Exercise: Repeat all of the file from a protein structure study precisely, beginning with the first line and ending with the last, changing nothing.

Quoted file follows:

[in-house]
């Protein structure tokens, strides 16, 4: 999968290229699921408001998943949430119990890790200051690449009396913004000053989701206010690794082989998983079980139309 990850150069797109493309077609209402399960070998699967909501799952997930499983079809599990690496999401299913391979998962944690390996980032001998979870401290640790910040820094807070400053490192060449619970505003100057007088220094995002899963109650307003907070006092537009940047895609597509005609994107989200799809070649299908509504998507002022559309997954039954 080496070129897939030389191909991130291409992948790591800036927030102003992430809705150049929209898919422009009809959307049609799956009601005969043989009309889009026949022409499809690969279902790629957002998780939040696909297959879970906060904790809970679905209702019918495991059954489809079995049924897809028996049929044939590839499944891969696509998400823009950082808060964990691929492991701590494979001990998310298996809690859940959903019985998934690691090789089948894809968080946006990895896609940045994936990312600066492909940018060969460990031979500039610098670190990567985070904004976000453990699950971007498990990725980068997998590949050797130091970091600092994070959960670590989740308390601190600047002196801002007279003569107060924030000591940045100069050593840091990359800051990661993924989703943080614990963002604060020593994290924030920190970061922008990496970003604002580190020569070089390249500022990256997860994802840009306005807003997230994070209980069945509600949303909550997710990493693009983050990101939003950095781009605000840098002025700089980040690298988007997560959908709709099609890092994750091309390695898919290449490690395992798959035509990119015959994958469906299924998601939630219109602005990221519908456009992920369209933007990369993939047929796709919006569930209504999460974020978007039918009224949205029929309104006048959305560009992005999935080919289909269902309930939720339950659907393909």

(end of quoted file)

[in-house]
């Protein structure tokens, strides 16, 4: 999968290229699921408001998943949430119990890790200051690449009396913004000053989701206010690794082989998983079980139309 990850150069797109493309077609209402399960070998699967909501799952997930499983079809599990690496999401299913391979998962944690390996980032001998979870401290640790910040820094807070400053490192060449619970505003100057007088220094995002899963109650307003907070006092537009940047895609597509005609994107989200799809070649299908509504998507002022559309997954039954 080496070129897939030389191909991130291409992948790591800036927030102003992430809705150049929209898919422009009809959307049609799956009601005969043989009309889009026949022409499809690969279902790629957002998780939040696909297959879970906060904790809970679905209702019918495991059954489809079995049924897809028996049929044939590839499944891969696509998400823009950082808060964990691929492991701590494979001990998310298996809690859940959903019985998934690691090789089948894809968080946006990895896609940045994936990312600066492909940018060969460990031979500039610098670190990567985070904004976000453990699950971007498990990725980068997998590949050797130091970091600092994070959960670590989740308390601190600047002196801002007279003569107060924030000591940045100069050593840091990359800051990661993924989703943080614990963002604060020593994290924030920190970061922008990496970003604002580190020569070089390249500022990256997860994802840009306005807003997230994070209980069945509600949303909550997710990493693009983050990101939003950095781009605000840098002025700089980040690298988007997560959908709709099609890092994750091309390695898919290449490690395992798959035509990119015959994958469906299924998601939630219109602005990221519908456009992920369209933007990369993939047929796709919006569930209504999460974020978007039918009224949205029929309104006048959305560009992005999935080919289909269902309930939720339950659907393909």